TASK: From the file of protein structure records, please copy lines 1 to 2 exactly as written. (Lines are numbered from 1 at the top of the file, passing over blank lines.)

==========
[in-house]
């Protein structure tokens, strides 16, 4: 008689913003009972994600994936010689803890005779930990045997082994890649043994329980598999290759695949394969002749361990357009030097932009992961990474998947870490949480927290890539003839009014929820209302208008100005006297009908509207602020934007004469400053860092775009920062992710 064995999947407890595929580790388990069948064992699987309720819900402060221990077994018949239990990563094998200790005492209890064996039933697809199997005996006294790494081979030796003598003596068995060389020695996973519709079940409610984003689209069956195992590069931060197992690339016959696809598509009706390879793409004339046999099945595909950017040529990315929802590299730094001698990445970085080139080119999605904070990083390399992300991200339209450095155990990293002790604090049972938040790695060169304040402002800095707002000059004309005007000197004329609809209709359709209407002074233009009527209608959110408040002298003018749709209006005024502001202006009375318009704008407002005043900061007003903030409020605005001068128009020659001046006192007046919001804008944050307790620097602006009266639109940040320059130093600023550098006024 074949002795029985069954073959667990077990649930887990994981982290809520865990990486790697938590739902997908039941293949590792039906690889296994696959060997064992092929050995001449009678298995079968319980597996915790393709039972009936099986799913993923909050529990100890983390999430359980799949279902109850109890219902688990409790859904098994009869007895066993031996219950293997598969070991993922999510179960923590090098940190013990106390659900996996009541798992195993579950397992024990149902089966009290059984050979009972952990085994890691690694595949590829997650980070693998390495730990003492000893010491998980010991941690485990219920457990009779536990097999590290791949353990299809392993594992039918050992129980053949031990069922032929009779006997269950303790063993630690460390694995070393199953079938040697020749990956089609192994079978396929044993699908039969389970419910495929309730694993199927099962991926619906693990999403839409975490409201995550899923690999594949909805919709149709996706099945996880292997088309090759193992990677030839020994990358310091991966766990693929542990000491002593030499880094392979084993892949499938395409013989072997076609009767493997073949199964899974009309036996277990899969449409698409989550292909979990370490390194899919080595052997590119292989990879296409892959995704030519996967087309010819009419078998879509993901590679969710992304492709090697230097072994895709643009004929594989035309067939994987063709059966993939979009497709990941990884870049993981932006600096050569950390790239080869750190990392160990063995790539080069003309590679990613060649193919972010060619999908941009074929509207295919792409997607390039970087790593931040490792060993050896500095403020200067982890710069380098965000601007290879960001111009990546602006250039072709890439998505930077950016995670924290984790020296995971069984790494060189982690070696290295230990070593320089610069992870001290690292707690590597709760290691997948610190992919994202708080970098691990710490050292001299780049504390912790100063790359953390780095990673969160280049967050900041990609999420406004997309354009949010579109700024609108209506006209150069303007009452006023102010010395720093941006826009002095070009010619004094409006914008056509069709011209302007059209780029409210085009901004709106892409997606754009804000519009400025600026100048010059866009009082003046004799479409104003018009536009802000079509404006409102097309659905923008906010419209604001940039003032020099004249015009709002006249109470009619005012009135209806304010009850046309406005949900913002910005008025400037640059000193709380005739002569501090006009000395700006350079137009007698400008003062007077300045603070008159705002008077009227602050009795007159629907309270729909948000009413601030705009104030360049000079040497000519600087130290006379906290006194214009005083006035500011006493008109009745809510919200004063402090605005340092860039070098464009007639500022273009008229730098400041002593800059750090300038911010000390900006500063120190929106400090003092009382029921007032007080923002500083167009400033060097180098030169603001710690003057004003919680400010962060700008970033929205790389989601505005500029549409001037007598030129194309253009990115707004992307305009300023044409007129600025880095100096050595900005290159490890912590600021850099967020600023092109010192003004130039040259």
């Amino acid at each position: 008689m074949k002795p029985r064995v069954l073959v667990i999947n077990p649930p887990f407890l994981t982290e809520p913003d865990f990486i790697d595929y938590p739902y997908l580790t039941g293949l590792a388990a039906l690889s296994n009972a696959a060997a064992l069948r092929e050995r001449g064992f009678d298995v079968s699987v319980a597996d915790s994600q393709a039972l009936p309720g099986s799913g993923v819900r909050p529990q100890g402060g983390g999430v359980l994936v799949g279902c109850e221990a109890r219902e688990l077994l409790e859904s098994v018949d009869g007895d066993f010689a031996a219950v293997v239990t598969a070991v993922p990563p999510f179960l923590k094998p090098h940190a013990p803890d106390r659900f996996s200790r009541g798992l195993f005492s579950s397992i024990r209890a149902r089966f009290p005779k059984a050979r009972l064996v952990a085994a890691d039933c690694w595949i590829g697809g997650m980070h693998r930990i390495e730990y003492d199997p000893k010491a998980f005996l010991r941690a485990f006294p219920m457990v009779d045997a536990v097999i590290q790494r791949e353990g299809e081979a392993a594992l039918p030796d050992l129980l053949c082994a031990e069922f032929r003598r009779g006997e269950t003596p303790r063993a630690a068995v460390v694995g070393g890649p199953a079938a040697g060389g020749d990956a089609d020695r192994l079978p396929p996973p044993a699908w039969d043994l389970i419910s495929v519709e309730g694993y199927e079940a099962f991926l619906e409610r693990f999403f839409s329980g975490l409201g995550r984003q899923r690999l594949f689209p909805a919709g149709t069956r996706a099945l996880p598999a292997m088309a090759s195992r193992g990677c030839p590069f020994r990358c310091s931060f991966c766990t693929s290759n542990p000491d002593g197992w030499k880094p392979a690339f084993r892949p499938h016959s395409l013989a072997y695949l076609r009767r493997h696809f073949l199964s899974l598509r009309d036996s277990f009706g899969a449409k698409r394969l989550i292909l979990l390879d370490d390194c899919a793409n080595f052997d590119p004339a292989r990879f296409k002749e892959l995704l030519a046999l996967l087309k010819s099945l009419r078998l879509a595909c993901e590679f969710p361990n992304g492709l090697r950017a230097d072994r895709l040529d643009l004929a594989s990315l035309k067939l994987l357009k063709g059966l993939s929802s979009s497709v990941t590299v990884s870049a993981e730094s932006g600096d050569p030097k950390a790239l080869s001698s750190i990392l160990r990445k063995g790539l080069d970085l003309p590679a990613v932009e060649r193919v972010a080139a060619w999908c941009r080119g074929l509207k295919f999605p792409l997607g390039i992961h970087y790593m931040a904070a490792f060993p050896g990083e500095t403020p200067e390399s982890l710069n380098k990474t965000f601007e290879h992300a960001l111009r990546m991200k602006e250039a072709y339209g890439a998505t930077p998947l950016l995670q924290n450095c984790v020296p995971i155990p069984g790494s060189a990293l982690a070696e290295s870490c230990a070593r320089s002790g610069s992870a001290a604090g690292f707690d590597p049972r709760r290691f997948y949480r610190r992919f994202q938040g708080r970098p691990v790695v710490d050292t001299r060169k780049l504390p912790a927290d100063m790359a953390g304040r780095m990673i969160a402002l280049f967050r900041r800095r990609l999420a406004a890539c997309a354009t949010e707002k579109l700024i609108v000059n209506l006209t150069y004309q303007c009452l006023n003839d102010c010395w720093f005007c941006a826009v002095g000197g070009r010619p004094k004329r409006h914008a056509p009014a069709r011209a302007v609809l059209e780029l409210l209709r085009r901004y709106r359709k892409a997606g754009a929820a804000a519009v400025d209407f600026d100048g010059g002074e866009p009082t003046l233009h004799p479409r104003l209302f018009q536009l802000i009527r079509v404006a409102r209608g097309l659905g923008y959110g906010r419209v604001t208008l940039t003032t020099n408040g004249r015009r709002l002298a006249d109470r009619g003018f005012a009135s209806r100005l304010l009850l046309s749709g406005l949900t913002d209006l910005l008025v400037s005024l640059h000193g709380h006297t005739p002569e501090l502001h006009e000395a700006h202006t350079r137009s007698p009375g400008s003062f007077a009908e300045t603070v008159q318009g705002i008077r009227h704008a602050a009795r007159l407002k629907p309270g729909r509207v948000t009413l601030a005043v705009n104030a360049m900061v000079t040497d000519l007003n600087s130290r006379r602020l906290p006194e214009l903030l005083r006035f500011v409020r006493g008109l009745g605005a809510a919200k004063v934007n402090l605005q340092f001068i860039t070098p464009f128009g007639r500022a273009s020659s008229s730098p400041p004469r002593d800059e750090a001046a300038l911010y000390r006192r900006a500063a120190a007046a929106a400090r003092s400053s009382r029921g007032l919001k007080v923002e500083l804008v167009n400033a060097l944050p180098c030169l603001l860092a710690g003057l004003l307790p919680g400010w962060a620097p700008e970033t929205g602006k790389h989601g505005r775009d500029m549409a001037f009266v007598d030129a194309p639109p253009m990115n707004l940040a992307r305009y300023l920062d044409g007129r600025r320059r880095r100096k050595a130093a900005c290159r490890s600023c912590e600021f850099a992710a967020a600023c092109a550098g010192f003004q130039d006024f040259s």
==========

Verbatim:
[in-house]
């Protein structure tokens, strides 16, 4: 008689913003009972994600994936010689803890005779930990045997082994890649043994329980598999290759695949394969002749361990357009030097932009992961990474998947870490949480927290890539003839009014929820209302208008100005006297009908509207602020934007004469400053860092775009920062992710 064995999947407890595929580790388990069948064992699987309720819900402060221990077994018949239990990563094998200790005492209890064996039933697809199997005996006294790494081979030796003598003596068995060389020695996973519709079940409610984003689209069956195992590069931060197992690339016959696809598509009706390879793409004339046999099945595909950017040529990315929802590299730094001698990445970085080139080119999605904070990083390399992300991200339209450095155990990293002790604090049972938040790695060169304040402002800095707002000059004309005007000197004329609809209709359709209407002074233009009527209608959110408040002298003018749709209006005024502001202006009375318009704008407002005043900061007003903030409020605005001068128009020659001046006192007046919001804008944050307790620097602006009266639109940040320059130093600023550098006024 074949002795029985069954073959667990077990649930887990994981982290809520865990990486790697938590739902997908039941293949590792039906690889296994696959060997064992092929050995001449009678298995079968319980597996915790393709039972009936099986799913993923909050529990100890983390999430359980799949279902109850109890219902688990409790859904098994009869007895066993031996219950293997598969070991993922999510179960923590090098940190013990106390659900996996009541798992195993579950397992024990149902089966009290059984050979009972952990085994890691690694595949590829997650980070693998390495730990003492000893010491998980010991941690485990219920457990009779536990097999590290791949353990299809392993594992039918050992129980053949031990069922032929009779006997269950303790063993630690460390694995070393199953079938040697020749990956089609192994079978396929044993699908039969389970419910495929309730694993199927099962991926619906693990999403839409975490409201995550899923690999594949909805919709149709996706099945996880292997088309090759193992990677030839020994990358310091991966766990693929542990000491002593030499880094392979084993892949499938395409013989072997076609009767493997073949199964899974009309036996277990899969449409698409989550292909979990370490390194899919080595052997590119292989990879296409892959995704030519996967087309010819009419078998879509993901590679969710992304492709090697230097072994895709643009004929594989035309067939994987063709059966993939979009497709990941990884870049993981932006600096050569950390790239080869750190990392160990063995790539080069003309590679990613060649193919972010060619999908941009074929509207295919792409997607390039970087790593931040490792060993050896500095403020200067982890710069380098965000601007290879960001111009990546602006250039072709890439998505930077950016995670924290984790020296995971069984790494060189982690070696290295230990070593320089610069992870001290690292707690590597709760290691997948610190992919994202708080970098691990710490050292001299780049504390912790100063790359953390780095990673969160280049967050900041990609999420406004997309354009949010579109700024609108209506006209150069303007009452006023102010010395720093941006826009002095070009010619004094409006914008056509069709011209302007059209780029409210085009901004709106892409997606754009804000519009400025600026100048010059866009009082003046004799479409104003018009536009802000079509404006409102097309659905923008906010419209604001940039003032020099004249015009709002006249109470009619005012009135209806304010009850046309406005949900913002910005008025400037640059000193709380005739002569501090006009000395700006350079137009007698400008003062007077300045603070008159705002008077009227602050009795007159629907309270729909948000009413601030705009104030360049000079040497000519600087130290006379906290006194214009005083006035500011006493008109009745809510919200004063402090605005340092860039070098464009007639500022273009008229730098400041002593800059750090300038911010000390900006500063120190929106400090003092009382029921007032007080923002500083167009400033060097180098030169603001710690003057004003919680400010962060700008970033929205790389989601505005500029549409001037007598030129194309253009990115707004992307305009300023044409007129600025880095100096050595900005290159490890912590600021850099967020600023092109010192003004130039040259």